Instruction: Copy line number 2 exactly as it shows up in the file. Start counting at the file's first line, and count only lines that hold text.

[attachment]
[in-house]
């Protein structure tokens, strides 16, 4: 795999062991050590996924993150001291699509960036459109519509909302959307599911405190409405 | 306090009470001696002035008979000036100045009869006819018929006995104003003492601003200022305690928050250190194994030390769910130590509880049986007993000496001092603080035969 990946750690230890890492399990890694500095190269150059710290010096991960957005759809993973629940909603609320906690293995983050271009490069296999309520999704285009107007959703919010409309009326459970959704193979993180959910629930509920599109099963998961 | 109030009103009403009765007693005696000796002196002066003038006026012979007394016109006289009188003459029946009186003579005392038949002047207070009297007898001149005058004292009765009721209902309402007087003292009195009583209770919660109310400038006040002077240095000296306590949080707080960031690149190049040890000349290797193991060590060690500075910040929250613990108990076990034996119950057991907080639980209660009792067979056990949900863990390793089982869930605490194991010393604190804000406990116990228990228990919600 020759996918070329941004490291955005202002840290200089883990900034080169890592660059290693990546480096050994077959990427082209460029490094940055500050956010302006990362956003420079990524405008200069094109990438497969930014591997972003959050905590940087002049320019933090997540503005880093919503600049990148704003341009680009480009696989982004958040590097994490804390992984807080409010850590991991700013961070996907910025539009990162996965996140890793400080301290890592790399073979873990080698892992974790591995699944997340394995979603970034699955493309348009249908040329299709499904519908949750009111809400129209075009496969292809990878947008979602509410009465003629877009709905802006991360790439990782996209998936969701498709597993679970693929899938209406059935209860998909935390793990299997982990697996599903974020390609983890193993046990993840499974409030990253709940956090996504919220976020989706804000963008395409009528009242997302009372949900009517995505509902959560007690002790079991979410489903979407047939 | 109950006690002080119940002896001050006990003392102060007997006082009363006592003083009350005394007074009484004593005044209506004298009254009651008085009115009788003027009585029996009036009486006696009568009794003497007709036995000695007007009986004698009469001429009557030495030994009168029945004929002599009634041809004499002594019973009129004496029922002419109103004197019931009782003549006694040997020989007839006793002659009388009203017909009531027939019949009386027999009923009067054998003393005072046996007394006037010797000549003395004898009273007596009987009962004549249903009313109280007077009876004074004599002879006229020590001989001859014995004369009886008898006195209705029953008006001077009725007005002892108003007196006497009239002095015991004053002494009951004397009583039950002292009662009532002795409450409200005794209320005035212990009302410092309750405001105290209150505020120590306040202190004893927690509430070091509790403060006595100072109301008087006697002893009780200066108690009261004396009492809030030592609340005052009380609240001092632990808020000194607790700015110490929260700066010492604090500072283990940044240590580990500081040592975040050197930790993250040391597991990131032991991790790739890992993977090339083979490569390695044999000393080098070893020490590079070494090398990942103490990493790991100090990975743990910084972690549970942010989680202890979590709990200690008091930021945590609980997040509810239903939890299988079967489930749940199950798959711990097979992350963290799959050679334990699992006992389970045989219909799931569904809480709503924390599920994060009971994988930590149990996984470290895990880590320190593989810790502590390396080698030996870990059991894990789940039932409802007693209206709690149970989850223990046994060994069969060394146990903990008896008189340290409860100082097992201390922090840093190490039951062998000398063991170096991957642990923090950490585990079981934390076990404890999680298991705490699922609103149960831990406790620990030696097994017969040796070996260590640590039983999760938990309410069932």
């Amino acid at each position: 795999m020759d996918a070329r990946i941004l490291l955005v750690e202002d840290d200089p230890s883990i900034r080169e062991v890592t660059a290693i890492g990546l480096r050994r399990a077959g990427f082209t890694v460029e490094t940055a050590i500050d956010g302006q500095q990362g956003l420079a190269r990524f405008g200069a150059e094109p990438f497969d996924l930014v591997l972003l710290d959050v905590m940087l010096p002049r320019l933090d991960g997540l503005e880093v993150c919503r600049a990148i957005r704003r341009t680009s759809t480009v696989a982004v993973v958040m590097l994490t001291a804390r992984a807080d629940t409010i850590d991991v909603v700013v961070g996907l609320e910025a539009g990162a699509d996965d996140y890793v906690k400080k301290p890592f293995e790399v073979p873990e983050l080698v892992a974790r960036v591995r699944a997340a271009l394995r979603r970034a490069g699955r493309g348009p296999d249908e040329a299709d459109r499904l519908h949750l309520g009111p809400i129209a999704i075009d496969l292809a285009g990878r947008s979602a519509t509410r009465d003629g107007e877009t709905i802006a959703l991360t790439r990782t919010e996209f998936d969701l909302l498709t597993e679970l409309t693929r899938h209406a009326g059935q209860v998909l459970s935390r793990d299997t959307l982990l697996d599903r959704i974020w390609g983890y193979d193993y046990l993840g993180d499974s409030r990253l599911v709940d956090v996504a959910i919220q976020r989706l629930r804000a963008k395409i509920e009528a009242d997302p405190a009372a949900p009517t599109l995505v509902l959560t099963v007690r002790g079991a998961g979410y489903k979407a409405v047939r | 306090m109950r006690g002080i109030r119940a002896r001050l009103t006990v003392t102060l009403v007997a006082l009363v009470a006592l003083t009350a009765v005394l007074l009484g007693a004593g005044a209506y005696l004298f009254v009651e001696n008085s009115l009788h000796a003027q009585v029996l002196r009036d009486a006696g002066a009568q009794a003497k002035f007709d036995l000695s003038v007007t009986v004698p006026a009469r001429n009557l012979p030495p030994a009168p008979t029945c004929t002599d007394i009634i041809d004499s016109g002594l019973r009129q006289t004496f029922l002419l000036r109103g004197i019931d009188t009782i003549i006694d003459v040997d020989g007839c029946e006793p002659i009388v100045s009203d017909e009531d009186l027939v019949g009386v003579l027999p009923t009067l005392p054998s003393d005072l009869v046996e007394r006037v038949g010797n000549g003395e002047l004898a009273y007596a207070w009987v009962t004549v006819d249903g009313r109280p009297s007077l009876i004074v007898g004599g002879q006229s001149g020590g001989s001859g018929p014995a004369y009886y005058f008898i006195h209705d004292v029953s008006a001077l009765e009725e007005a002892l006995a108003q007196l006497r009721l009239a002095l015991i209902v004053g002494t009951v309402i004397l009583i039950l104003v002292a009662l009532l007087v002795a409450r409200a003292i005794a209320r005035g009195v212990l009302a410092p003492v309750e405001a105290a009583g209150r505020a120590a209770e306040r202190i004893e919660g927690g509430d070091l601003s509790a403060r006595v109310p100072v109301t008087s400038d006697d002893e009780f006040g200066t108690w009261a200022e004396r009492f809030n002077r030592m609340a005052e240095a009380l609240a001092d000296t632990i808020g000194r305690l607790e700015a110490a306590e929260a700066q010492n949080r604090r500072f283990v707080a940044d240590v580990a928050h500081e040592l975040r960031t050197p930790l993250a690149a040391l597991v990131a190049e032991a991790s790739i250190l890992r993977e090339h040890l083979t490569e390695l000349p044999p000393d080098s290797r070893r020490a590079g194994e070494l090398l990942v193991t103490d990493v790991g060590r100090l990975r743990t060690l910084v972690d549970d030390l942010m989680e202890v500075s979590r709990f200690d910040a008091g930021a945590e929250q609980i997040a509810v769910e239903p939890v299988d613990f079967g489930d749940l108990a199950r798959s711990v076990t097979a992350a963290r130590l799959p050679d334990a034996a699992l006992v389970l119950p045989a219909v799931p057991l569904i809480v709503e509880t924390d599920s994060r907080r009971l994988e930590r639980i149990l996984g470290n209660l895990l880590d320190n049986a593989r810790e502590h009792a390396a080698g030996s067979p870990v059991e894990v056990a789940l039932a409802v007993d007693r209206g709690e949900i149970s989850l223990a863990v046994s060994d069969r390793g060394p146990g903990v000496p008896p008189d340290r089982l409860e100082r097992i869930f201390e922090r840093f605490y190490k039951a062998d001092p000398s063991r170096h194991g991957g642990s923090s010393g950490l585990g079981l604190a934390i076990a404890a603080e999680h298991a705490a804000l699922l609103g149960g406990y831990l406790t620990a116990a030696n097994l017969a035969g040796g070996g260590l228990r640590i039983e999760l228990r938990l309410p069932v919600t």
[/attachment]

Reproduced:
């Protein structure tokens, strides 16, 4: 795999062991050590996924993150001291699509960036459109519509909302959307599911405190409405 | 306090009470001696002035008979000036100045009869006819018929006995104003003492601003200022305690928050250190194994030390769910130590509880049986007993000496001092603080035969 990946750690230890890492399990890694500095190269150059710290010096991960957005759809993973629940909603609320906690293995983050271009490069296999309520999704285009107007959703919010409309009326459970959704193979993180959910629930509920599109099963998961 | 109030009103009403009765007693005696000796002196002066003038006026012979007394016109006289009188003459029946009186003579005392038949002047207070009297007898001149005058004292009765009721209902309402007087003292009195009583209770919660109310400038006040002077240095000296306590949080707080960031690149190049040890000349290797193991060590060690500075910040929250613990108990076990034996119950057991907080639980209660009792067979056990949900863990390793089982869930605490194991010393604190804000406990116990228990228990919600 020759996918070329941004490291955005202002840290200089883990900034080169890592660059290693990546480096050994077959990427082209460029490094940055500050956010302006990362956003420079990524405008200069094109990438497969930014591997972003959050905590940087002049320019933090997540503005880093919503600049990148704003341009680009480009696989982004958040590097994490804390992984807080409010850590991991700013961070996907910025539009990162996965996140890793400080301290890592790399073979873990080698892992974790591995699944997340394995979603970034699955493309348009249908040329299709499904519908949750009111809400129209075009496969292809990878947008979602509410009465003629877009709905802006991360790439990782996209998936969701498709597993679970693929899938209406059935209860998909935390793990299997982990697996599903974020390609983890193993046990993840499974409030990253709940956090996504919220976020989706804000963008395409009528009242997302009372949900009517995505509902959560007690002790079991979410489903979407047939 | 109950006690002080119940002896001050006990003392102060007997006082009363006592003083009350005394007074009484004593005044209506004298009254009651008085009115009788003027009585029996009036009486006696009568009794003497007709036995000695007007009986004698009469001429009557030495030994009168029945004929002599009634041809004499002594019973009129004496029922002419109103004197019931009782003549006694040997020989007839006793002659009388009203017909009531027939019949009386027999009923009067054998003393005072046996007394006037010797000549003395004898009273007596009987009962004549249903009313109280007077009876004074004599002879006229020590001989001859014995004369009886008898006195209705029953008006001077009725007005002892108003007196006497009239002095015991004053002494009951004397009583039950002292009662009532002795409450409200005794209320005035212990009302410092309750405001105290209150505020120590306040202190004893927690509430070091509790403060006595100072109301008087006697002893009780200066108690009261004396009492809030030592609340005052009380609240001092632990808020000194607790700015110490929260700066010492604090500072283990940044240590580990500081040592975040050197930790993250040391597991990131032991991790790739890992993977090339083979490569390695044999000393080098070893020490590079070494090398990942103490990493790991100090990975743990910084972690549970942010989680202890979590709990200690008091930021945590609980997040509810239903939890299988079967489930749940199950798959711990097979992350963290799959050679334990699992006992389970045989219909799931569904809480709503924390599920994060009971994988930590149990996984470290895990880590320190593989810790502590390396080698030996870990059991894990789940039932409802007693209206709690149970989850223990046994060994069969060394146990903990008896008189340290409860100082097992201390922090840093190490039951062998000398063991170096991957642990923090950490585990079981934390076990404890999680298991705490699922609103149960831990406790620990030696097994017969040796070996260590640590039983999760938990309410069932």